There are Brownies, Guides and Cubs active in the area.

4 H Clubs

The 4 H clubs are active in the area, again with many voluntary hours given by local people to help our future young men and women to improve their skills. Bravo!

Leeds Plowman's Association

The Leeds Plowman's Association has recently been formed since the return to fashion of plowing with a horse. Several local farmers attend and keenly participate in the matches each year. In 1984 the Leeds country plowing match will take place in Lyn at a local farm. (Cornell)

Last year, a large International Match took place near Ottawa. It was most successful as well as historic, for it was the first time a plowing match had a full week free from rain! — and several Lyn farmers — young, and old, came home with prizes.

Some Interesting Facts of Lyn and Area

When the tannery, owned by Henry Booth, was in operation, the flat, south of the village was covered with hemlock bark brought in by the farmers in the winter. This bark was used in the tanning of hides and some of the residue was used for insulation in houses. The soil in this area is still enriched by hemlock bark.

The house, now owned by Borland (previously McClintock) was built from brick from the Lyn Brick Yard.

In 1890, a bell was installed on the public school by David McCrady's grandfather. This called the children to school and, as well, the workers at the factory to start the afternoon shift at 1:00 o'clock. The Bell is now owned by David McCrady.

Just south of the village stands a house which was originally the curing room of an old cheese factory.

Bricks from the Methodist Church blown down in a severe windstorm in 1889, were used to build the Glen Buell church in 1890.

Temperance Lake is named for a group of temperance-minded people who started and operated mills at the mouth of the lake prior to 1840.

We think we have the oldest house in our area. This house was built by Major Edward Howard in 1804, and is now owned by the Parslow family. (Parslow Road)

There is a home in the village which was once a Bake Shop. The baker was a Mr. Serviss—Mr. James Cumming gave him his first flour. It was peddled, unwrapped, door to door in the village and Wilfred Coon also baked bread fairly recently in this spot but the bread was sold from a store in the Oddfellows Hall.

Electricity came to Lyn in 1929.

In 1906, the Leeds and Grenville Counties Council requested the Legislature to prohibit the use of automobiles on rural highways before 8:00 a.m. daily and on one afternoon a week!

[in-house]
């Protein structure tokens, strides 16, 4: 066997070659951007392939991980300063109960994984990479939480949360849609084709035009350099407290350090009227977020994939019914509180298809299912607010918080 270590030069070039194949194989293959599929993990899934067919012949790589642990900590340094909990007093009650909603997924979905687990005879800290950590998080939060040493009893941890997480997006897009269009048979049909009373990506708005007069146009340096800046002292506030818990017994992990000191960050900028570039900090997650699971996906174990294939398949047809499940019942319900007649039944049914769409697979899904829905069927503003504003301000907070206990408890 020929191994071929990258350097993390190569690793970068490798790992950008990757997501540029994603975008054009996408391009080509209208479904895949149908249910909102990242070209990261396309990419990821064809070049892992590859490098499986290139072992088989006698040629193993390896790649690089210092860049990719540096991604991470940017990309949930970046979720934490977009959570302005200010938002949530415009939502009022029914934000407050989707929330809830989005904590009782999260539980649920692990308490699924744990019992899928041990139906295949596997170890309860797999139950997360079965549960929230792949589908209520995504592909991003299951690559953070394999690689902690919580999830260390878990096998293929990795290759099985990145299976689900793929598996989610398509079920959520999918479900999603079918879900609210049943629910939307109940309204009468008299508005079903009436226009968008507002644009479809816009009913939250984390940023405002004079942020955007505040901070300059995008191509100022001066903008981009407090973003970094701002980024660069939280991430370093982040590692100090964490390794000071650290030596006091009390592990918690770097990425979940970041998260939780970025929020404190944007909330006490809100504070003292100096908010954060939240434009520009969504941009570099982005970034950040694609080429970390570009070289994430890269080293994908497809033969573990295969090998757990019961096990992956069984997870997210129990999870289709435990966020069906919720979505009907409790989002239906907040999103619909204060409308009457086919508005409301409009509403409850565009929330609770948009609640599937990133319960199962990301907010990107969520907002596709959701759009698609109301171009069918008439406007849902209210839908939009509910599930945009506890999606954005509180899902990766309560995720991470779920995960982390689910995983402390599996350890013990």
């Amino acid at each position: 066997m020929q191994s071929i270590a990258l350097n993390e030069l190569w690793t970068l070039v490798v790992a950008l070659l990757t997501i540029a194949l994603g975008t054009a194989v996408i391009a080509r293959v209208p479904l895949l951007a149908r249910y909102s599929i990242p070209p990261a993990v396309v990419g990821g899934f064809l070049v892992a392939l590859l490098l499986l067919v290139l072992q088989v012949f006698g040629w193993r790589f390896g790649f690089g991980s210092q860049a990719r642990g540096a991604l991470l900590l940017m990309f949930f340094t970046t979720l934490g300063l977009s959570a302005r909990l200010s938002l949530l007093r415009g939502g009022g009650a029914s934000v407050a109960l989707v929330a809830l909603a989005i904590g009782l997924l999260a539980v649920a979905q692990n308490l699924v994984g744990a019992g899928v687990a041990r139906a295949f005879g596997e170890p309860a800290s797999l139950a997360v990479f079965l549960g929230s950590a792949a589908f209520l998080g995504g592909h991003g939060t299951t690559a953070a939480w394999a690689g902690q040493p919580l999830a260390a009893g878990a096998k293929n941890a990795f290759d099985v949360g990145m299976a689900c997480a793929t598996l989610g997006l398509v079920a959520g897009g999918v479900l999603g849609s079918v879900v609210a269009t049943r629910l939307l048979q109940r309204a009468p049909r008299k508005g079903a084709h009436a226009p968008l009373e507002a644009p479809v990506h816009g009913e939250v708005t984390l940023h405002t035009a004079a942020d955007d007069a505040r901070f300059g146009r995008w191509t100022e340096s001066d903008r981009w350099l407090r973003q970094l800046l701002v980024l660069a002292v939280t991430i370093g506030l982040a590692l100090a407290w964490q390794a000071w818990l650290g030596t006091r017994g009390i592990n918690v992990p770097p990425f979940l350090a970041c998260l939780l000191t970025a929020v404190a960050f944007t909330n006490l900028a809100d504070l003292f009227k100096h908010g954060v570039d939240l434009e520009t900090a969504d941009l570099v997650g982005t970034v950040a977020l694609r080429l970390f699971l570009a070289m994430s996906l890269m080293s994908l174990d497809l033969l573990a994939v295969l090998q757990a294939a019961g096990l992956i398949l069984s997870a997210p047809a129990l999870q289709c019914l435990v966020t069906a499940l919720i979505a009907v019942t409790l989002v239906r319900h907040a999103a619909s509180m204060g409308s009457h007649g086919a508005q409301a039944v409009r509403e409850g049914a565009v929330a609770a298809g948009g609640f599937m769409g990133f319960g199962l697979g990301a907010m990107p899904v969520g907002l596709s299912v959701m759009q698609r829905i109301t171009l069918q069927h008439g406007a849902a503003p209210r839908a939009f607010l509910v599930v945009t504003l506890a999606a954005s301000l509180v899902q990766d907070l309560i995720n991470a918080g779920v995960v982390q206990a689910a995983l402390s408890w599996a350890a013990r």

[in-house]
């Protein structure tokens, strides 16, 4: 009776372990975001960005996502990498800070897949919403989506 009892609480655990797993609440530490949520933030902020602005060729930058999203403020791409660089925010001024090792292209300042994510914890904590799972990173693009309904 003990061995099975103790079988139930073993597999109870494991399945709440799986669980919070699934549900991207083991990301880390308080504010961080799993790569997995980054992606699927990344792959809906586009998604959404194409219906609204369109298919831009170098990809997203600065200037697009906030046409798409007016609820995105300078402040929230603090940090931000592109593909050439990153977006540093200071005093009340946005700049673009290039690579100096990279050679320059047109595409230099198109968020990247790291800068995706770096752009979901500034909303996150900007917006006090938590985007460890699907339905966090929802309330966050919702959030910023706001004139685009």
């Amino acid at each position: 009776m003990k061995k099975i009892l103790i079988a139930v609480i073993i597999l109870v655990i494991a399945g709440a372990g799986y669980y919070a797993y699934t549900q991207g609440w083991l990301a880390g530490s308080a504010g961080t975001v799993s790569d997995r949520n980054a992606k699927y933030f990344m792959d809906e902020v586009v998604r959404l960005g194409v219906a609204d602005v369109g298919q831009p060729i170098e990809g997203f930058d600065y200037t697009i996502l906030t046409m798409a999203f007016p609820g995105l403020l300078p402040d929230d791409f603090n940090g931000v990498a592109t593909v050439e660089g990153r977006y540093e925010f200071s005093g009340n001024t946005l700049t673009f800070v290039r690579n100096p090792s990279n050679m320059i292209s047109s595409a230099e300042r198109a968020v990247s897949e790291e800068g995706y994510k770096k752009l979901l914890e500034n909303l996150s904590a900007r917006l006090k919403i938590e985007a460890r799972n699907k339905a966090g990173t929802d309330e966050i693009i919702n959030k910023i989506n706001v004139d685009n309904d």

In 1912, a By-law passed the Counties Council electing Lyn into a police village.

In 1914, the shoe factory, tannery, and other buildings were destroyed by fire.

In 1890, on January 2nd,

      "The big wind of last week did a great deal of damage in other places. At Lyn, packing boxes, boards, shingles, and papers filled the air, and the large chimney on the woolen mill went down with a crash; the roofs were taken off 8 barns and partly off 4 more; the old Methodist Church on the hill was blown away (just before a funeral). All that is left is the spire, part of the church being carried across the road to Cummings' orchard. The iron roof blew off the Masonic Hall and the Oddfellows Hall and Taylor's Drug store. By a miracle, no one was killed although some were hurt by flying debris".

      A report from the Recorder. 1890

Recreation (1984)

Centennial Park

Centennial Park was officially opened November 18, 1967. The original mill stone '1788' was erected at the entrance to the play-ground built on the reclaimed area that used to be Lyn Pond. A fine stone wall and wooden arches (now removed) were in place on the opening day. This park is well used in summer and winter.

Lyn Valley Conservation Authority

This is a fairly recent addition to the recreational facilities in the area. A natural pond of clear pure water in the Lyn valley, was opened in 1958 although it had probably been used prior to this. After several tragic drownings it became imperative that some sort of life-guard system be set up in this place. A few public spirited citizens set about making it the attractive place for swimming and picnicking it is today. It was funded privately at first and later with the help from the Provincial Government.

In 1972 it was bought by the Cataraqui Conservation Authority for $1.00 and it has since become one of their most successful and most used recreational areas. They plan to do some improvements each year to maintain the standard of excellence.


Lyn is fortunate in having a library established in 1979 with help from a Wintario grant. There is a paid librarian and part-time assistant. It is situated on the lower floor of the old stone building, the Masonic Hall, an ideal location. There is close association with Addison and Brockville libraries. It has been a boon to the local population, young and old. There is a story hour for children during the summer and there are plans afoot to expand the facilities.